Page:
New research exploring the volunteering experiences and perspectives of people from the global majorityy. Find out more
Staff at NCVO reflect on the first phase of our equity, diversity and inclusion (EDI) work, and their hopes for creating a more inclusive working culture at NCVO. We’ve kept their comments anonymous as we want to ensure staff feel confident and safe sharing their reflections of the work in public.
The findings of our EDI work echo the Voice4Change/ACEVO Home Truths report in identifying a paternalistic, Victorian model of charity as one of the root causes of institutional and sector-wide discrimination – whether based on race, gender, class, disability or sexual orientation.
What would it look like if we turned this model and this power dynamic on its head? What if we understood that the people most affected by social issues should also have the most decision-making power? What if the sector understood that its role is not to ‘do for’ the people it seeks to serve but to do things together, or indeed to get out of the way so that people can step into their own power? What if we could redistribute the wealth of the sector so that it goes directly to the communities who need it?
If NCVO and its members made it their mission to transform the sector in this way, I wonder what we could achieve. Out of the grim realities of discrimination and oppression has come the potential for a radically new vision. Are we brave enough to grasp it?
The findings from phase one of the EDI work has shed light on the deep rooted oppressive behaviours within NCVO. Lessons need to be learnt, but most importantly, action needs to be taken. No longer should people from minority or protected characteristics backgrounds have to experience overt oppression, nor should anyone feel that they cannot speak up when something is wrong.
If NCVO is to continue its role to lead the sector things must change. We must dismantle the unfair structures, and we must allow people with lived experience to have a voice.
Today I have a voice to share my experience as a BAME and disabled colleague to begin this journey with NCVO.
Moving past the shock I felt hearing about the findings from the EDI work, my processing led to fear. I sullenly calculated that the disbelief – the very surprise of it all – indicated that my eyes were not open. Was I part of the problem? Worst of all, had I (although unintentionally) hurt any of the colleagues I spent more time in the day with than my own family?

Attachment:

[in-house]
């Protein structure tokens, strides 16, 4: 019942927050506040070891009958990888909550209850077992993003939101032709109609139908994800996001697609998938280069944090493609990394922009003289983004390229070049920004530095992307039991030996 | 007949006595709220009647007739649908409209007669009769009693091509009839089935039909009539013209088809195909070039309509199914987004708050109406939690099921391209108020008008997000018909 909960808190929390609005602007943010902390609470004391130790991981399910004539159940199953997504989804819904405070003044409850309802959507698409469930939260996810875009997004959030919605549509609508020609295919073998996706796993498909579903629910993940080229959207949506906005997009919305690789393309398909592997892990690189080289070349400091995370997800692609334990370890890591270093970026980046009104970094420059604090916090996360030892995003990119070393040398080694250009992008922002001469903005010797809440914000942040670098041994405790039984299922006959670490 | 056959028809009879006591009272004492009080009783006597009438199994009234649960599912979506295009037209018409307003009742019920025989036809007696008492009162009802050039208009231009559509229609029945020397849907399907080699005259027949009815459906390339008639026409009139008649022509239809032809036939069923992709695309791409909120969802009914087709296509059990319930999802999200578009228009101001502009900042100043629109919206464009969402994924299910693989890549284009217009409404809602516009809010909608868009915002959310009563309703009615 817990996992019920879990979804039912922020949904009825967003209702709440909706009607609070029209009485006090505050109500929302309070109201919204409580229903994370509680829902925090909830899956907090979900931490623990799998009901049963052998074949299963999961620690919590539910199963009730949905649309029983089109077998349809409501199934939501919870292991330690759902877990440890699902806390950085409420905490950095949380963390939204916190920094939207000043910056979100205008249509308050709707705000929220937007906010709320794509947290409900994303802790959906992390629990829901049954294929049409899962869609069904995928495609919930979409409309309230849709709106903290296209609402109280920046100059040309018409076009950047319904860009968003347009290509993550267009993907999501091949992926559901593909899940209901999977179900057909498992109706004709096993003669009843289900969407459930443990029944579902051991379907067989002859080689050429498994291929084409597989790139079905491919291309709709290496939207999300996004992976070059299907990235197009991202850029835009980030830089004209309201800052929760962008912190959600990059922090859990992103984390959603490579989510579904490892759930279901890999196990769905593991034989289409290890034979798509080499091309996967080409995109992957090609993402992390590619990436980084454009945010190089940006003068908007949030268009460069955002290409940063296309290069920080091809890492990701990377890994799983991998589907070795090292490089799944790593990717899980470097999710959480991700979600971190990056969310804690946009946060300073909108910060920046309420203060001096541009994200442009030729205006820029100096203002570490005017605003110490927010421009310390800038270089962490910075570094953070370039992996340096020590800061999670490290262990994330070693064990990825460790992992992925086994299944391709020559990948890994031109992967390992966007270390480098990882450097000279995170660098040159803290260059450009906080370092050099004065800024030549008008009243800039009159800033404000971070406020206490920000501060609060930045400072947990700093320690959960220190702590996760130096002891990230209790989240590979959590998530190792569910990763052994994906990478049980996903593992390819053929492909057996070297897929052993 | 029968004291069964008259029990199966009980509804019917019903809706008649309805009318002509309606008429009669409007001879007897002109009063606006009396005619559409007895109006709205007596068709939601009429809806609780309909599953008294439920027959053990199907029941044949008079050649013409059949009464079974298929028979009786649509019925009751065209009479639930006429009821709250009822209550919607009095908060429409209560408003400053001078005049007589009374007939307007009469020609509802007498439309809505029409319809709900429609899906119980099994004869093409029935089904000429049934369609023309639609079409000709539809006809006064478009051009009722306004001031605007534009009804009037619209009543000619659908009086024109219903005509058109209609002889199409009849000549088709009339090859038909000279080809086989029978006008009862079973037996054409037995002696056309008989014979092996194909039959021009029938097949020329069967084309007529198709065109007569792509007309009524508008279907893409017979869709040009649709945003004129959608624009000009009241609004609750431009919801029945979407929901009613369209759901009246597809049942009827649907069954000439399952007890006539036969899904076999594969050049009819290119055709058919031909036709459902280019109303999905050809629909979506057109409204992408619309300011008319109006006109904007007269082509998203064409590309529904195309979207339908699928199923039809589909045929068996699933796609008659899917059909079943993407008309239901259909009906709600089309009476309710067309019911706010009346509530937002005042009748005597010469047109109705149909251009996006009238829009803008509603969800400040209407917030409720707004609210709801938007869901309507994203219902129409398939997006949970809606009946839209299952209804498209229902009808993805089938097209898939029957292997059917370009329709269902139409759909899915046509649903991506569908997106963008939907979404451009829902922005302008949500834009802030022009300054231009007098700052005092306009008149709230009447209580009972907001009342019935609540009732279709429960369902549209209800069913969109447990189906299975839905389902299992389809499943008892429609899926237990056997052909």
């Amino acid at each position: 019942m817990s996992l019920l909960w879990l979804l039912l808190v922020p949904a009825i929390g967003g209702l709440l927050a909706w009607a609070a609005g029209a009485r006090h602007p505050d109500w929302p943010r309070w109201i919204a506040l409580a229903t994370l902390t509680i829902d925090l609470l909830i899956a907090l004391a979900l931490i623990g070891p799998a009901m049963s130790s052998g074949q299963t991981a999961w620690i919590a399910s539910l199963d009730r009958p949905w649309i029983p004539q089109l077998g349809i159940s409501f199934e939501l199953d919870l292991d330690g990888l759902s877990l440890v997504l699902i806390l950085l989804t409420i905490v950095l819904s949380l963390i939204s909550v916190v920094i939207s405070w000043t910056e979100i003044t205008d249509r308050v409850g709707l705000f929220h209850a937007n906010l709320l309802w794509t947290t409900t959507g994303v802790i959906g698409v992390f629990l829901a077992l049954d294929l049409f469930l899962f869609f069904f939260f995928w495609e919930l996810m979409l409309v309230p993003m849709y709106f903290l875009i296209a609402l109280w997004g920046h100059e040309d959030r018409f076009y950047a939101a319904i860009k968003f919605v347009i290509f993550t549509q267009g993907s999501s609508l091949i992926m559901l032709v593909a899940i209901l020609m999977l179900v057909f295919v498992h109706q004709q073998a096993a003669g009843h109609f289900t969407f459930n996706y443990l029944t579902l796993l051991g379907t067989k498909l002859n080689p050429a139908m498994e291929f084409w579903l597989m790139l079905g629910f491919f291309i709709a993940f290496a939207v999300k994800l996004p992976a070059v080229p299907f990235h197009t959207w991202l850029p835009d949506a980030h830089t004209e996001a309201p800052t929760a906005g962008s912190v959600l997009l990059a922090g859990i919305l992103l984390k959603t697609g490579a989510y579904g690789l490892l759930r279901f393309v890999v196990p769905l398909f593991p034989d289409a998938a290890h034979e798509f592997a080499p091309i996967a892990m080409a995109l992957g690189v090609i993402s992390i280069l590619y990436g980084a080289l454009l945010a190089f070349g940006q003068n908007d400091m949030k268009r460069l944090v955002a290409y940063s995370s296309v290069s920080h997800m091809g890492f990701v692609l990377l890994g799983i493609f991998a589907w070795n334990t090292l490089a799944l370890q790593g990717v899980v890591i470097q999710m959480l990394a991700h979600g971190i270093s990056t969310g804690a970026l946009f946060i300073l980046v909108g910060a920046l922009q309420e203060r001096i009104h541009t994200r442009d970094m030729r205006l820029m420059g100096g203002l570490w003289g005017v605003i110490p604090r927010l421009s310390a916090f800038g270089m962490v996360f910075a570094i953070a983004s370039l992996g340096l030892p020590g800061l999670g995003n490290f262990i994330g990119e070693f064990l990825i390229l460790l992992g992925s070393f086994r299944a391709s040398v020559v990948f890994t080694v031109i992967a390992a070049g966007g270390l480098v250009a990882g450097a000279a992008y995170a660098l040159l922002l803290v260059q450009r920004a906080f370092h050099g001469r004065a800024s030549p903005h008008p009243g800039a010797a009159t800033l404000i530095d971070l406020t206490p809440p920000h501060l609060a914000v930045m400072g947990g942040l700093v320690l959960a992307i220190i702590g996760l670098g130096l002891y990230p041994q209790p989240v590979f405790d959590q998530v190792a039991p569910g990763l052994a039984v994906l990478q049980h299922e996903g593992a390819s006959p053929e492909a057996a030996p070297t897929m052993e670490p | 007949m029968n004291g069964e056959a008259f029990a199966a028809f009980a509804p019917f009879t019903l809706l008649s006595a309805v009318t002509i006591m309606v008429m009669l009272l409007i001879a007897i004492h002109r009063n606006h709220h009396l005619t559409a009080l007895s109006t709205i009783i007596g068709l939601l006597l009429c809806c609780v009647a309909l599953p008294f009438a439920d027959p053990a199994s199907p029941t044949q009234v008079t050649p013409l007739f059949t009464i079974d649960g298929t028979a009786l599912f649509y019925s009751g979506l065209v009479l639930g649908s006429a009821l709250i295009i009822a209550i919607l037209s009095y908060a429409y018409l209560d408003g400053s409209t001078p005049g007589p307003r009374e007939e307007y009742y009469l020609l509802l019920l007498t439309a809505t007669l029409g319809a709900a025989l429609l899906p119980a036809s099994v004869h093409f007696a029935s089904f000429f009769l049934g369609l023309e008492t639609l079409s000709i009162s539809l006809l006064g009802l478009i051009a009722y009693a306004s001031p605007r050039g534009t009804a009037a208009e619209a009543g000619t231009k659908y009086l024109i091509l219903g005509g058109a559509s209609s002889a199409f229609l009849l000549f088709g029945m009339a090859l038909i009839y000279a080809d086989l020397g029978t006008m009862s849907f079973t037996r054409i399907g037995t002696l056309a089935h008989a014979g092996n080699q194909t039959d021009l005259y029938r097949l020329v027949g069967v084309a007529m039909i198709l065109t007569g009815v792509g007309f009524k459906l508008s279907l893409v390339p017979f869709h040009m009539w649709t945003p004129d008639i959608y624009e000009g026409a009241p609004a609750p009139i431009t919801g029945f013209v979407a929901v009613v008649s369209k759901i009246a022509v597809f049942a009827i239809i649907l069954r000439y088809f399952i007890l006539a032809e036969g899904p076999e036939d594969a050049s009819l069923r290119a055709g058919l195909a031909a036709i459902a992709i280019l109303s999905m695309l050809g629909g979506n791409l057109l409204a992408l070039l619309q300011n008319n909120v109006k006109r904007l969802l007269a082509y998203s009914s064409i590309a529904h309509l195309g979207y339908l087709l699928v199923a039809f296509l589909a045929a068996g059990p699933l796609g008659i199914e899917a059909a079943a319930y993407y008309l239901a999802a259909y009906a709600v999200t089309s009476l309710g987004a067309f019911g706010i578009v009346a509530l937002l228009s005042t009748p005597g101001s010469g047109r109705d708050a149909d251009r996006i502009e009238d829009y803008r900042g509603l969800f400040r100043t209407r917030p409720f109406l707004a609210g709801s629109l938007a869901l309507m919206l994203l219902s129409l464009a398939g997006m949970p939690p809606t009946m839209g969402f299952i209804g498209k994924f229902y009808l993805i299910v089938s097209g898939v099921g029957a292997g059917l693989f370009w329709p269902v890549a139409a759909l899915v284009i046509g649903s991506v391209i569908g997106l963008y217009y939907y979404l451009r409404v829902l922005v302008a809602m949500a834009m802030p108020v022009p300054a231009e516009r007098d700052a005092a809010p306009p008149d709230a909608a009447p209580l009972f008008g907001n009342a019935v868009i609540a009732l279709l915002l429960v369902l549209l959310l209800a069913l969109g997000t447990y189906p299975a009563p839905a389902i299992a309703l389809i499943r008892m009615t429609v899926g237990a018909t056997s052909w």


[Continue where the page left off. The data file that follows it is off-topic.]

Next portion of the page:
The senior leadership team and our trustees’ responses were appropriate. But while they’re accountable for our overall organisation, we – each employee whether we’re a team assistant or the director of whatever – are responsible for this. We must see it as our shared responsibility. Whether we’re a victim, culprit or an ignorant bystander, this must be personal. We all need to emerge from this as activists and advocates for the better.
My hope is that our efforts to move forward are rooted in grace and patience. Creating safety and changing an existing culture is a painful kind of growth, and I would hope that as we take steps as individuals to re-educate, our colleagues will support and uplift one another with patience.
In safe spaces, individuals are empowered to content-communicate, and this is vital to our progression and unity. When individuals feel safe enough to approach a person who has hurt us – regardless of their job title or circumstances – to explain why and how their comments or behaviour have impacted them, change is achievable.
When the findings from phase one were shared with the wider NCVO team, I heard how shocked and surprised some people were by the things that they were confronted with. It reminded me of an EDI working group session with our EDI consultant Pari, where she asked us to evaluate where we thought NCVO is now in terms of being an equitable diversified and inclusive working environment.
By the end of the session, after we had shared some of our experiences at NCVO, the rating for the majority of people was lower than we initially appraised. I remember feeling intense mixed emotions. From anger, to sadness, to self-reproach.
It was a hard process, but then something beautiful happened, we were encouraged to thank each other. For supporting each other, not just in the EDI work but also generally in the workplace as colleagues, as human beings.
Through this process, I believe we as a group have become stronger and more determined than ever. For me, this was the day we truly became more than a group of individuals, we became something more. Even though I felt emotionally and mentally drained, I also felt a renewed sense of purpose.
I’m proud to be a member of the EDI working group, and proud of my brave and courageous colleagues. I hope that the senior leadership team and trustees are willing to meet all of us in our stride for a more equitable, a more diversified, and a more inclusive NCVO.
The latest research from the covid-19 voluntary sector impact barometer reveals that while the majority of charities and voluntary sector organisations have drawn up plans to address equality, diversity and inclusion (EDI) issues in their workplace
Highlights and key talking points from our annual general meeting